By Carlo Versano
In streaming years, online music service Pandora is ancient.
Among the first platforms to offer a "freemium" product, the company, founded in 2000, now boasts 71 million active monthly users in a hyper-crowded industry and offers three tiers of membership: $10 and $5 per month, or free.
Maybe conversely, it's that free, ad-supported tier ー which accounts for the vast majority of the platform's user base ー that has the most potential.
While at the Mobile World Live conference, Pandora CEO Roger Lynch told Cheddar that audio is one of the few areas in digital advertising that hasn't been conquered by the Google-Facebook duopoly. Pandora, which gathers data from users' listening histories to recommend new music, is particularly qualified to explore new ways to offer targeted ads of varying length. That's the "next big frontier" in audio advertising, Lynch said.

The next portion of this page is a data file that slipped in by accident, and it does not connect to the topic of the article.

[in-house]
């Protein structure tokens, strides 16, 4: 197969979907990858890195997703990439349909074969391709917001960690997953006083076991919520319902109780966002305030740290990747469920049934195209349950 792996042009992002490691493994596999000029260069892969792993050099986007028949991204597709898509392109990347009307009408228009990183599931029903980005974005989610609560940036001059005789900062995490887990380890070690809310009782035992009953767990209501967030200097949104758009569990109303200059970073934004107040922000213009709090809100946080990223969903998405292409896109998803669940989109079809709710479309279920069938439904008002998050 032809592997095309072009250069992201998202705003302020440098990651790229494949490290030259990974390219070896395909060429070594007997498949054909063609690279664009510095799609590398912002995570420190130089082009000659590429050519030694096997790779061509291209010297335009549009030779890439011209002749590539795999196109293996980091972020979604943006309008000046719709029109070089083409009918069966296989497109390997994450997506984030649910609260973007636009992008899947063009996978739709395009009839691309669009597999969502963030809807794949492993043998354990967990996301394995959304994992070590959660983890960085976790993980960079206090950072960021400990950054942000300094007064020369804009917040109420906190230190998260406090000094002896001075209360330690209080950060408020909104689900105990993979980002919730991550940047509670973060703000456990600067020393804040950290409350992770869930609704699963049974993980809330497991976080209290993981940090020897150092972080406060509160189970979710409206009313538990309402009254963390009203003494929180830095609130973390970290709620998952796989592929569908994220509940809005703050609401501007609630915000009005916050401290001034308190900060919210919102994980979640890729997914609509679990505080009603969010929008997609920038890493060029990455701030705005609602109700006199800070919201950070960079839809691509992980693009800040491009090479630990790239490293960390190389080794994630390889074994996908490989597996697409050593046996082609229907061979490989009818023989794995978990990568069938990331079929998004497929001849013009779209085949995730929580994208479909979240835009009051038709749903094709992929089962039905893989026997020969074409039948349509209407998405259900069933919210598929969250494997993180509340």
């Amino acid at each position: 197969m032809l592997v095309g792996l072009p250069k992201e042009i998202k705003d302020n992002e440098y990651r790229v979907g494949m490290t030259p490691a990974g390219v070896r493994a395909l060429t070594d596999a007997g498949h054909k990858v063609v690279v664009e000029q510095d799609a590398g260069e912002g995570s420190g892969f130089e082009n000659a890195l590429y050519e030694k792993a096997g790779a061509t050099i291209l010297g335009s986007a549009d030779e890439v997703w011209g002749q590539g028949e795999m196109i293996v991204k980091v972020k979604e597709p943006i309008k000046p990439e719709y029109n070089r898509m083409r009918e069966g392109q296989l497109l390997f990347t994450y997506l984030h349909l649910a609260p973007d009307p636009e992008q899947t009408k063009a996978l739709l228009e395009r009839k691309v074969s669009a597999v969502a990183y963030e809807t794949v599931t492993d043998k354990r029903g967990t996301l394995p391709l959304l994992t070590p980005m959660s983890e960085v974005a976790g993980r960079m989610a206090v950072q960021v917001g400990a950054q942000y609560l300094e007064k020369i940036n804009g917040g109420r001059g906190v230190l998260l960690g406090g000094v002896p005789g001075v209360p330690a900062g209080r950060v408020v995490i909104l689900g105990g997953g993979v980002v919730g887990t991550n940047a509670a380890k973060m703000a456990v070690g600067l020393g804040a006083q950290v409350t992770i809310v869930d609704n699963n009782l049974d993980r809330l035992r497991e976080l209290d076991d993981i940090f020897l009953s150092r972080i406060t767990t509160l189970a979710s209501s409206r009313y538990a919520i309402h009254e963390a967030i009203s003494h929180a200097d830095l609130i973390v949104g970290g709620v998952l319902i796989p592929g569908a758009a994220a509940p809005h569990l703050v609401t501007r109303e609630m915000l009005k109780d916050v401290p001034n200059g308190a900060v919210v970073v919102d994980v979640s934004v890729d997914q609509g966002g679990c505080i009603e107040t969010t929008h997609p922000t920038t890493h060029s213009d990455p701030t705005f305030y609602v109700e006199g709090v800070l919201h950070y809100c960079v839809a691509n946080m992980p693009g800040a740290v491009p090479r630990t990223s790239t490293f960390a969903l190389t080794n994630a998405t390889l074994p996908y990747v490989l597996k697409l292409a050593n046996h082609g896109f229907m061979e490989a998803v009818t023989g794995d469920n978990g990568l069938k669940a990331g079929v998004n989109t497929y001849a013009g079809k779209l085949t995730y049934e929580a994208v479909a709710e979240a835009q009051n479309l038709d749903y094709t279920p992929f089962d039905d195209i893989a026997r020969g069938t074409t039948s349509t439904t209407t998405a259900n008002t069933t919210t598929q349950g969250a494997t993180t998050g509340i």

To that end, Pandora acquired the programmatic ad tech firm AdsWizz for $145 million earlier this year. For consumers, the personalized data-driven ad model that dominates text and video ads online, would mean shorter audio commercials ー think four minutes an hour on Pandora compared to 20 on terrestrial radio, Lynch said.
Pandora also teamed up with Snap to allow Snapchat users to share songs seamlessly, even if they didn't subscribe to the same music services.
"We're trying to make [music] a lot more social," Lynch said.
For full interview click here.